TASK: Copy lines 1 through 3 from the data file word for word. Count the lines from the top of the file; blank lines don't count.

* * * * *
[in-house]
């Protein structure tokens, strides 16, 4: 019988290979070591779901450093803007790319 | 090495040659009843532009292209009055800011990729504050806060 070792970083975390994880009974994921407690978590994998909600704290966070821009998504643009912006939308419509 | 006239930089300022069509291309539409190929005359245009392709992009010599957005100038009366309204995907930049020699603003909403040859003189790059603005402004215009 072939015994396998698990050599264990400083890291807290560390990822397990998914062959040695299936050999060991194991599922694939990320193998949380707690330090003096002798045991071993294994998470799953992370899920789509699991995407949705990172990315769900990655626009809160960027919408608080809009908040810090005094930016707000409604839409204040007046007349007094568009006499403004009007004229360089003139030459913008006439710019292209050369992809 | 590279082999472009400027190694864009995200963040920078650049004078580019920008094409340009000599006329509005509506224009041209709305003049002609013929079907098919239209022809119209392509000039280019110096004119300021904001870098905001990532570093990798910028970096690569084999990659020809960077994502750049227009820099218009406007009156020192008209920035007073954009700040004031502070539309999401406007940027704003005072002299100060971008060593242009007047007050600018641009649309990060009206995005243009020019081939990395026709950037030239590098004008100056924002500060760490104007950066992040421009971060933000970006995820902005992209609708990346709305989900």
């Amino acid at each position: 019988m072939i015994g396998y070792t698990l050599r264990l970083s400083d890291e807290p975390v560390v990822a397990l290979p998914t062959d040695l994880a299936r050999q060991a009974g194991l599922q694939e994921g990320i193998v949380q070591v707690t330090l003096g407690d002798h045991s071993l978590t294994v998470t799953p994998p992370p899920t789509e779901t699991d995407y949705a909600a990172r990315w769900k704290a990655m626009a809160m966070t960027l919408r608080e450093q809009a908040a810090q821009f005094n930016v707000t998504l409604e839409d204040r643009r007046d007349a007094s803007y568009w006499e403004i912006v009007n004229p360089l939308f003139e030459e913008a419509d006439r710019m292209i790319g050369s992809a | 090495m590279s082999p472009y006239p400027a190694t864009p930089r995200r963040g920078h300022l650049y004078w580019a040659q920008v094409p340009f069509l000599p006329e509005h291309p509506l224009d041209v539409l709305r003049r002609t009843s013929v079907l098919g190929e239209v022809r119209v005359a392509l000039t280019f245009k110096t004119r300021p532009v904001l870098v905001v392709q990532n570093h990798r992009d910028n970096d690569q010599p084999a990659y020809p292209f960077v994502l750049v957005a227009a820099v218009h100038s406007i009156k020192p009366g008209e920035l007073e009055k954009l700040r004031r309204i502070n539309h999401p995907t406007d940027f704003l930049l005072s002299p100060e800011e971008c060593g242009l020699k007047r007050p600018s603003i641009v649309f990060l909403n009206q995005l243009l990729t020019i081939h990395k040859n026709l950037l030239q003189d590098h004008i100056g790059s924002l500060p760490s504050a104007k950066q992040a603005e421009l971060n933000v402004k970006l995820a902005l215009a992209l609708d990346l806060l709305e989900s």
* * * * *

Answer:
[in-house]
């Protein structure tokens, strides 16, 4: 019988290979070591779901450093803007790319 | 090495040659009843532009292209009055800011990729504050806060 070792970083975390994880009974994921407690978590994998909600704290966070821009998504643009912006939308419509 | 006239930089300022069509291309539409190929005359245009392709992009010599957005100038009366309204995907930049020699603003909403040859003189790059603005402004215009 072939015994396998698990050599264990400083890291807290560390990822397990998914062959040695299936050999060991194991599922694939990320193998949380707690330090003096002798045991071993294994998470799953992370899920789509699991995407949705990172990315769900990655626009809160960027919408608080809009908040810090005094930016707000409604839409204040007046007349007094568009006499403004009007004229360089003139030459913008006439710019292209050369992809 | 590279082999472009400027190694864009995200963040920078650049004078580019920008094409340009000599006329509005509506224009041209709305003049002609013929079907098919239209022809119209392509000039280019110096004119300021904001870098905001990532570093990798910028970096690569084999990659020809960077994502750049227009820099218009406007009156020192008209920035007073954009700040004031502070539309999401406007940027704003005072002299100060971008060593242009007047007050600018641009649309990060009206995005243009020019081939990395026709950037030239590098004008100056924002500060760490104007950066992040421009971060933000970006995820902005992209609708990346709305989900």
């Amino acid at each position: 019988m072939i015994g396998y070792t698990l050599r264990l970083s400083d890291e807290p975390v560390v990822a397990l290979p998914t062959d040695l994880a299936r050999q060991a009974g194991l599922q694939e994921g990320i193998v949380q070591v707690t330090l003096g407690d002798h045991s071993l978590t294994v998470t799953p994998p992370p899920t789509e779901t699991d995407y949705a909600a990172r990315w769900k704290a990655m626009a809160m966070t960027l919408r608080e450093q809009a908040a810090q821009f005094n930016v707000t998504l409604e839409d204040r643009r007046d007349a007094s803007y568009w006499e403004i912006v009007n004229p360089l939308f003139e030459e913008a419509d006439r710019m292209i790319g050369s992809a | 090495m590279s082999p472009y006239p400027a190694t864009p930089r995200r963040g920078h300022l650049y004078w580019a040659q920008v094409p340009f069509l000599p006329e509005h291309p509506l224009d041209v539409l709305r003049r002609t009843s013929v079907l098919g190929e239209v022809r119209v005359a392509l000039t280019f245009k110096t004119r300021p532009v904001l870098v905001v392709q990532n570093h990798r992009d910028n970096d690569q010599p084999a990659y020809p292209f960077v994502l750049v957005a227009a820099v218009h100038s406007i009156k020192p009366g008209e920035l007073e009055k954009l700040r004031r309204i502070n539309h999401p995907t406007d940027f704003l930049l005072s002299p100060e800011e971008c060593g242009l020699k007047r007050p600018s603003i641009v649309f990060l909403n009206q995005l243009l990729t020019i081939h990395k040859n026709l950037l030239q003189d590098h004008i100056g790059s924002l500060p760490s504050a104007k950066q992040a603005e421009l971060n933000v402004k970006l995820a902005l215009a992209l609708d990346l806060l709305e989900s």